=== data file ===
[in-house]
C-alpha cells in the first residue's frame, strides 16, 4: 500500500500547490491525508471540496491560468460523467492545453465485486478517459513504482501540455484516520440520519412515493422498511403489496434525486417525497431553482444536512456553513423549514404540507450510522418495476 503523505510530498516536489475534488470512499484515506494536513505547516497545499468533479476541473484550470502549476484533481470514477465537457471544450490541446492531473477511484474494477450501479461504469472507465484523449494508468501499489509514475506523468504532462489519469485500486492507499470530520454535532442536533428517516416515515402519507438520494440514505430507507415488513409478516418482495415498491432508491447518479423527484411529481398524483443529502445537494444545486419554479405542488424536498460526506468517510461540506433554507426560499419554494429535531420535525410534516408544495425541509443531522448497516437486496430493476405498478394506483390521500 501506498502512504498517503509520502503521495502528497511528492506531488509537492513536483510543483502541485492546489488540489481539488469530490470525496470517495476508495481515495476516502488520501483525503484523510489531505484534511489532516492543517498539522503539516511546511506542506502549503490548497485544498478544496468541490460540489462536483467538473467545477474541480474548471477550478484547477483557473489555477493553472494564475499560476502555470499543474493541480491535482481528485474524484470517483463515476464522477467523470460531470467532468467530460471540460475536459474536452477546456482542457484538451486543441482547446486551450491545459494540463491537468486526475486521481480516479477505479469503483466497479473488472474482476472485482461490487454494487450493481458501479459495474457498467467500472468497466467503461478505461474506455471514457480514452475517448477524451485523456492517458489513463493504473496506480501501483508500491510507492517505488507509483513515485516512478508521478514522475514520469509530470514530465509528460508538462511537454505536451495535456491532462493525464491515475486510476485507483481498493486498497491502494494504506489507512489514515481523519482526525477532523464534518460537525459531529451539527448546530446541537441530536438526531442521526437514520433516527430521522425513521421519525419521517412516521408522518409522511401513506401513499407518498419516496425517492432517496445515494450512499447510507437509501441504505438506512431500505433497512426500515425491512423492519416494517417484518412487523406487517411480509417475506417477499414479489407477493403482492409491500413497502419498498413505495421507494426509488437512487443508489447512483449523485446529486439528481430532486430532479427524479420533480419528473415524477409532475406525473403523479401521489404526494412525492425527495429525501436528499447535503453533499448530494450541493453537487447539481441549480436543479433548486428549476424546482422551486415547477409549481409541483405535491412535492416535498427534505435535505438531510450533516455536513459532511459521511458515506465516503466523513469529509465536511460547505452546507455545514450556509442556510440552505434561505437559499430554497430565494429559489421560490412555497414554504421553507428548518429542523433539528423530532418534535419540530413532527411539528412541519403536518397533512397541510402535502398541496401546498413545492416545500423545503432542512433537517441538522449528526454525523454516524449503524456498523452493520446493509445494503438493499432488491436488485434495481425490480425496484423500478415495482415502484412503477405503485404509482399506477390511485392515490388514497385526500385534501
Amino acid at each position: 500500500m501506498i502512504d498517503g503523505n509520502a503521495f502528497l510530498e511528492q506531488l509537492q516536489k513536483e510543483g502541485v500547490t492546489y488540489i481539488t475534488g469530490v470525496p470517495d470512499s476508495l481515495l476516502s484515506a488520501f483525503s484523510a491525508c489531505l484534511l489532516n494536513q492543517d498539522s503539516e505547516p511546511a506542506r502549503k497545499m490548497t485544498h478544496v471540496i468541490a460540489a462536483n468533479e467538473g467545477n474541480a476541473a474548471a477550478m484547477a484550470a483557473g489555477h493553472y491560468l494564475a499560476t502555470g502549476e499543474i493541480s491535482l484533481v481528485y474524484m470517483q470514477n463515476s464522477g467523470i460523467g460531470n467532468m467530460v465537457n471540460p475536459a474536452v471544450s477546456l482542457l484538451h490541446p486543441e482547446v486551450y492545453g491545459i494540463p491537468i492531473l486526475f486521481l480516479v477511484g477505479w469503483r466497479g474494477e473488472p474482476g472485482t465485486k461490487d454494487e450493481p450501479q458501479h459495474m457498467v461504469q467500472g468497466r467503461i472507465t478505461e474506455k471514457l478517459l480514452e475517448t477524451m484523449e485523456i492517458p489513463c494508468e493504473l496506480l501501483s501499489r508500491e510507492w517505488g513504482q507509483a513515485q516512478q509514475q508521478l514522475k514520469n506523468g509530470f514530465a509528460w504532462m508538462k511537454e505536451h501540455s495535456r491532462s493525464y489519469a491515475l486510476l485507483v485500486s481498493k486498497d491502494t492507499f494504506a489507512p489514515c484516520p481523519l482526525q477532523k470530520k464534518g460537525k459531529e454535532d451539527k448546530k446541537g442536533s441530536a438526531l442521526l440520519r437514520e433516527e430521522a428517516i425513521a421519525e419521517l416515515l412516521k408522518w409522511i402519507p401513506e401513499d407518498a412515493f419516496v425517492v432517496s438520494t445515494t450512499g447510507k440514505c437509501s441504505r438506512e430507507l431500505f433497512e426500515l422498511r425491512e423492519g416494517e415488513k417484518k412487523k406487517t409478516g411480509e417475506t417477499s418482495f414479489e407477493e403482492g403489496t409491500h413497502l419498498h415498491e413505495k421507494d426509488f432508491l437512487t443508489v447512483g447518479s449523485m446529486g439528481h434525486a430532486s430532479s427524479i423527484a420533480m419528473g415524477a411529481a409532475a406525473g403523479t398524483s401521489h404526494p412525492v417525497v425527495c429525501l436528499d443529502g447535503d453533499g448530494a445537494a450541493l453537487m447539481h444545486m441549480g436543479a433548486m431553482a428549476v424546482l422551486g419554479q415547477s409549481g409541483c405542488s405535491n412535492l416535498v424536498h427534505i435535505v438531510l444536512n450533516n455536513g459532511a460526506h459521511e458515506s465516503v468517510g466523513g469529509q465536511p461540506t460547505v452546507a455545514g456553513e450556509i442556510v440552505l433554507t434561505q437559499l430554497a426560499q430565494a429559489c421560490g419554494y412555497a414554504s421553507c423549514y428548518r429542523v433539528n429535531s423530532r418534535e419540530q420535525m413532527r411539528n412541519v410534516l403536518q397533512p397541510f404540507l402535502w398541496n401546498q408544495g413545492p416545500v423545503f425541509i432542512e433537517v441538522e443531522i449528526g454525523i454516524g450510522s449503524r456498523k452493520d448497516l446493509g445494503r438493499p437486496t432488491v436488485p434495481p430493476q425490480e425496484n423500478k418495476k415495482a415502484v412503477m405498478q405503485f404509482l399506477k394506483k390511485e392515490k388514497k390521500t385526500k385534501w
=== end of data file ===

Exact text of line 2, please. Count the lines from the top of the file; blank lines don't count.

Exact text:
C-alpha cells in the first residue's frame, strides 16, 4: 500500500500547490491525508471540496491560468460523467492545453465485486478517459513504482501540455484516520440520519412515493422498511403489496434525486417525497431553482444536512456553513423549514404540507450510522418495476 503523505510530498516536489475534488470512499484515506494536513505547516497545499468533479476541473484550470502549476484533481470514477465537457471544450490541446492531473477511484474494477450501479461504469472507465484523449494508468501499489509514475506523468504532462489519469485500486492507499470530520454535532442536533428517516416515515402519507438520494440514505430507507415488513409478516418482495415498491432508491447518479423527484411529481398524483443529502445537494444545486419554479405542488424536498460526506468517510461540506433554507426560499419554494429535531420535525410534516408544495425541509443531522448497516437486496430493476405498478394506483390521500 501506498502512504498517503509520502503521495502528497511528492506531488509537492513536483510543483502541485492546489488540489481539488469530490470525496470517495476508495481515495476516502488520501483525503484523510489531505484534511489532516492543517498539522503539516511546511506542506502549503490548497485544498478544496468541490460540489462536483467538473467545477474541480474548471477550478484547477483557473489555477493553472494564475499560476502555470499543474493541480491535482481528485474524484470517483463515476464522477467523470460531470467532468467530460471540460475536459474536452477546456482542457484538451486543441482547446486551450491545459494540463491537468486526475486521481480516479477505479469503483466497479473488472474482476472485482461490487454494487450493481458501479459495474457498467467500472468497466467503461478505461474506455471514457480514452475517448477524451485523456492517458489513463493504473496506480501501483508500491510507492517505488507509483513515485516512478508521478514522475514520469509530470514530465509528460508538462511537454505536451495535456491532462493525464491515475486510476485507483481498493486498497491502494494504506489507512489514515481523519482526525477532523464534518460537525459531529451539527448546530446541537441530536438526531442521526437514520433516527430521522425513521421519525419521517412516521408522518409522511401513506401513499407518498419516496425517492432517496445515494450512499447510507437509501441504505438506512431500505433497512426500515425491512423492519416494517417484518412487523406487517411480509417475506417477499414479489407477493403482492409491500413497502419498498413505495421507494426509488437512487443508489447512483449523485446529486439528481430532486430532479427524479420533480419528473415524477409532475406525473403523479401521489404526494412525492425527495429525501436528499447535503453533499448530494450541493453537487447539481441549480436543479433548486428549476424546482422551486415547477409549481409541483405535491412535492416535498427534505435535505438531510450533516455536513459532511459521511458515506465516503466523513469529509465536511460547505452546507455545514450556509442556510440552505434561505437559499430554497430565494429559489421560490412555497414554504421553507428548518429542523433539528423530532418534535419540530413532527411539528412541519403536518397533512397541510402535502398541496401546498413545492416545500423545503432542512433537517441538522449528526454525523454516524449503524456498523452493520446493509445494503438493499432488491436488485434495481425490480425496484423500478415495482415502484412503477405503485404509482399506477390511485392515490388514497385526500385534501